The Phoenix Project:
Saving the oceans and the American economy by
shifting from oil to hydrogen with wartime-speed
By Harry Braun
Although President Bush focused on hydrogen in his recent State of the Union Address, he is waiting to replace internal combustion engines with fuel cells, and wants to make the hydrogen primarily from toxic and non-renewable fossil and nuclear fuels, which will involve significant R&D and will do nothing to solve the primary supply and environmental problems of using such fuels. As such, with the Bush Administration's approach, the solar hydrogen economy will be many centuries into the future. However, due to the exponential and interrelated nature of the global energy and environmental problems, including the destruction of ocean ecosystems, the shift to solar hydrogen technologies and resources needs to occur with wartime-speed. Fortunately, hydrogen is a "universal fuel," that can power any existing vehicle or appliance, including SUVs, aircraft and spacecraft, as well as a Coleman stove on a mountain-top. Moreover, hydrogen can be made from water with electricity, which is found at every gas station, as well as every home. Thus filling up with pure hydrogen will be easier - and much safer - than using gasoline and other hydrocarbon fuels where the hydrogen is chemically bonded to carbon. Consider the following:
1. The Phoenix Project is the only multi-trillion plan that would allow the U.S. to shift from fossil and nuclear fuels to wind and OTEC-powered hydrogen production systems by 2010. The plan includes modifying every existing vehicles (including aircraft) to use hydrogen fuel.
2. Approximately 10 million one-megawatt wind or OTEC-powered hydrogen production systems will create 100% of U.S. energy requirements. By deploying these systems at sea for large-scale hydrogen production, a vast sanctuary would be provided to the fish and other marine organisms that are in the final phases of being exterminated by oil spills and destructive fishing practices.
3. The Phoenix Project plan will supercharge the economy and employ millions of Americans as the U.S. rapidly becomes energy independent of fossil and nuclear fuels. Indeed, the U.S. will rapidly become a Saudi Arabia-class energy exporter of a completely non-toxic, pollution free fuel that is inexhaustible.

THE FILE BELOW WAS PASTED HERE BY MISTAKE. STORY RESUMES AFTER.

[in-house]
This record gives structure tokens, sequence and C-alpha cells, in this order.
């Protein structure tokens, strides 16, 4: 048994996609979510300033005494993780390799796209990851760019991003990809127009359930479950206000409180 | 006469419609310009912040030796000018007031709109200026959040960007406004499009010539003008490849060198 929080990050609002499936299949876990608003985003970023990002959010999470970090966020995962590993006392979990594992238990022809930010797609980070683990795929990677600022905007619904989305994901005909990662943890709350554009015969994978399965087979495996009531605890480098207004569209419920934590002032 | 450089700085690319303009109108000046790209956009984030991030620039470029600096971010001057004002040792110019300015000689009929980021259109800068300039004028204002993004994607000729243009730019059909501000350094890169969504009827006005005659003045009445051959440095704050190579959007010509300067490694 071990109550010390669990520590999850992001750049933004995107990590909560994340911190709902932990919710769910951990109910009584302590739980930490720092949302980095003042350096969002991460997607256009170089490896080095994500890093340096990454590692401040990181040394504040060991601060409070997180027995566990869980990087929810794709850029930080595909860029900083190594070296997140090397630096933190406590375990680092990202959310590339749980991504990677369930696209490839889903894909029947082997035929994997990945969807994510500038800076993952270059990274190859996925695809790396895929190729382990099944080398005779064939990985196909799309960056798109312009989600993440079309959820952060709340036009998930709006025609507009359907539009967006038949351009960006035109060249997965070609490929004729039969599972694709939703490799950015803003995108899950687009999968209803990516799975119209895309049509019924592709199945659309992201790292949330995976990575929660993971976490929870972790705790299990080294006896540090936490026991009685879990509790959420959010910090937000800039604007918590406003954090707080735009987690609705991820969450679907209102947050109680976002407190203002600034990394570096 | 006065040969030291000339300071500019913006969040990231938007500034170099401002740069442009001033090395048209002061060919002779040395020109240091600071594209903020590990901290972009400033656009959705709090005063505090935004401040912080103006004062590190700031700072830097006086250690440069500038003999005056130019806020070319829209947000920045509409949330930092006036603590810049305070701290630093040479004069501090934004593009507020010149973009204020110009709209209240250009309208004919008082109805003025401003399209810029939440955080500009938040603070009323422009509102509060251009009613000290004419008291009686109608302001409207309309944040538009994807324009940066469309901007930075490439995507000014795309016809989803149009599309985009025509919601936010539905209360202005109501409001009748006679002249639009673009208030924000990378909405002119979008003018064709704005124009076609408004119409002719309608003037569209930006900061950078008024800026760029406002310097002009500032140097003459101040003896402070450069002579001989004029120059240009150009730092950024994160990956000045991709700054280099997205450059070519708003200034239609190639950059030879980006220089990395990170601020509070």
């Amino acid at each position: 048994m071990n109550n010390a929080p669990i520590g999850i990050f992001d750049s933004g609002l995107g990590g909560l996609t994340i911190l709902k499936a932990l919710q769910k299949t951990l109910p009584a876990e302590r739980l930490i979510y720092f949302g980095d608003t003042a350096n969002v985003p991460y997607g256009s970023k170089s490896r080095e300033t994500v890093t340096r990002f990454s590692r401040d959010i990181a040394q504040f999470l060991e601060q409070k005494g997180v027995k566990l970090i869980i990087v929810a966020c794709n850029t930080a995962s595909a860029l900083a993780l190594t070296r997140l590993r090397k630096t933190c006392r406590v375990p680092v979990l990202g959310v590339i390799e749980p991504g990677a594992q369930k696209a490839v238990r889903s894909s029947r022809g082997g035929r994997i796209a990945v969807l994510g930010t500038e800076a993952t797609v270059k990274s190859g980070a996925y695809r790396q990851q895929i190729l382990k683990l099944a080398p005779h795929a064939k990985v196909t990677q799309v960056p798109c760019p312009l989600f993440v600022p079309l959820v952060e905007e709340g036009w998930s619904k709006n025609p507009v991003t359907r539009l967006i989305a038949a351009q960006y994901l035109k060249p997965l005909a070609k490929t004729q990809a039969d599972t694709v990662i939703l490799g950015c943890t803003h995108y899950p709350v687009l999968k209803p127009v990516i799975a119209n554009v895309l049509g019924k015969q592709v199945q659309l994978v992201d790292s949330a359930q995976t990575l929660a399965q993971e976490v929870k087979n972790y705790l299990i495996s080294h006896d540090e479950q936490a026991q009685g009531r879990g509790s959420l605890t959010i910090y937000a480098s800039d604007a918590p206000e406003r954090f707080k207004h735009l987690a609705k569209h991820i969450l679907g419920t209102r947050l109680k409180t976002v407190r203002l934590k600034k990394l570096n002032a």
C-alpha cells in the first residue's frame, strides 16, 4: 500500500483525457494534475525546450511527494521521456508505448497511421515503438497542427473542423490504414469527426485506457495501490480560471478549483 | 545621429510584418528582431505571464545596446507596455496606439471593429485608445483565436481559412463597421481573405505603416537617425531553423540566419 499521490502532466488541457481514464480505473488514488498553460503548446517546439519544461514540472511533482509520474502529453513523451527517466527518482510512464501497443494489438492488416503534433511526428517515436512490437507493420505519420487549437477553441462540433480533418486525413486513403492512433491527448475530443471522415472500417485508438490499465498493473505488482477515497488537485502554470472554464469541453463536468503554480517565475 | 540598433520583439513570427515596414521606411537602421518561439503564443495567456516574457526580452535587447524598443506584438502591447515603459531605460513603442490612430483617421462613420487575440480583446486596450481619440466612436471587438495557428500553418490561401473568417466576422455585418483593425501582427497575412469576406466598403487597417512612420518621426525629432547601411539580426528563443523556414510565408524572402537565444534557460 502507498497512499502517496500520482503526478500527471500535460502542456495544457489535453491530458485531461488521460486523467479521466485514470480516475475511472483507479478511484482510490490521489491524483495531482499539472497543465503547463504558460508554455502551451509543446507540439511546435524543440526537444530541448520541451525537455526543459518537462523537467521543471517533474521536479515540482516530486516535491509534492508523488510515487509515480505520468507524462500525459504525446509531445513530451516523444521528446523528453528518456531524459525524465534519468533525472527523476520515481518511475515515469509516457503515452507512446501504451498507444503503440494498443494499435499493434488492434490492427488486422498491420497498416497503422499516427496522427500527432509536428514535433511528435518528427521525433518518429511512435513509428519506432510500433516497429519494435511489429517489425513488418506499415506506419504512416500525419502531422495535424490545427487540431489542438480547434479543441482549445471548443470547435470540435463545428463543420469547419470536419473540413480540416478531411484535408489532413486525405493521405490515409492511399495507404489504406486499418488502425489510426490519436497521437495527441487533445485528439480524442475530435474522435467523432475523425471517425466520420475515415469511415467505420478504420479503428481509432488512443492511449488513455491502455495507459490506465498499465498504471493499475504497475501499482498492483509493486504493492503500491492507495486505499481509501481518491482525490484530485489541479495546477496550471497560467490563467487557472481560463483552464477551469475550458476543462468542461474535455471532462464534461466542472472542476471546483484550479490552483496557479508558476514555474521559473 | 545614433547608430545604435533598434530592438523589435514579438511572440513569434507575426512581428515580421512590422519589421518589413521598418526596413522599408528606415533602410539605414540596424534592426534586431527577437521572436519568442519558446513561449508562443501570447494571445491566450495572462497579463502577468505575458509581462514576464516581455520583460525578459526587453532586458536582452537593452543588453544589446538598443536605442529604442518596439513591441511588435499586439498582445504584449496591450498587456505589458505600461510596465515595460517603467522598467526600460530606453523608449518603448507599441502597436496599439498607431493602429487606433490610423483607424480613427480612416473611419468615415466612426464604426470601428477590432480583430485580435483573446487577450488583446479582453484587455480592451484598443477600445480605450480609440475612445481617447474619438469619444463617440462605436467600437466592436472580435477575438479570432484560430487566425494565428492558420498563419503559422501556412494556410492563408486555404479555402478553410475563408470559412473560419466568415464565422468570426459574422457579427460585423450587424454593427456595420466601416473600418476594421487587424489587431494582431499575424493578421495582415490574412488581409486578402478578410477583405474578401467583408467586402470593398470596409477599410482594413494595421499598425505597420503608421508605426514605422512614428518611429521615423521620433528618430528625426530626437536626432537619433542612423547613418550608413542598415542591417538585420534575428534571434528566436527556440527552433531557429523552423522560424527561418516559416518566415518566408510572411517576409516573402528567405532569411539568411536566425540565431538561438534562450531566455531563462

4. Congressional Hearings are needed in order to enact Fair Accounting Act legislation that will serve as the "trigger mechanism" for shifting to a solar hydrogen economy. This legislation will transfer federal subsidies from fossil and nuclear fuels to clean hydrogen technologies, including the necessary automotive conversion kits and an interstate superconducting hydrogen pipeline system that would also efficiently carry electricity.
5. The hydrogen from wind systems will have a production cost of about $2.00 per equivalent gallon of gasoline, but while gasoline will get increasingly expensive in the future as oil reserves are depleted, the wind-powered hydrogen production costs will continue to be reduced as more and more engineers focus on optimizing the hydrogen production technologies.
The Phoenix Project
Shifting from oil to hydrogen with wartime-speed will accomplish the following:
? The economy will be supercharged as America becomes energy independent.
? Millions of jobs will be created as wind and OTEC-powered hydrogen production systems are mass-produced in automotive, aerospace and shipbuilding industries and every existing vehicle (including SUVs), is modified to use hydrogen fuel.
? America will rapidly be transformed into a Saudi Arabia-class energy exporter with a non-toxic, pollution-free fuel that is inexhaustible.
? American foreign policy will be fundamentally redefined as dependence on foreign oil is eliminated.
? No new radioactive wastes will need to be generated and existing nuclear plants that are increasingly prone to have serious accidents can be rapidly decommissioned.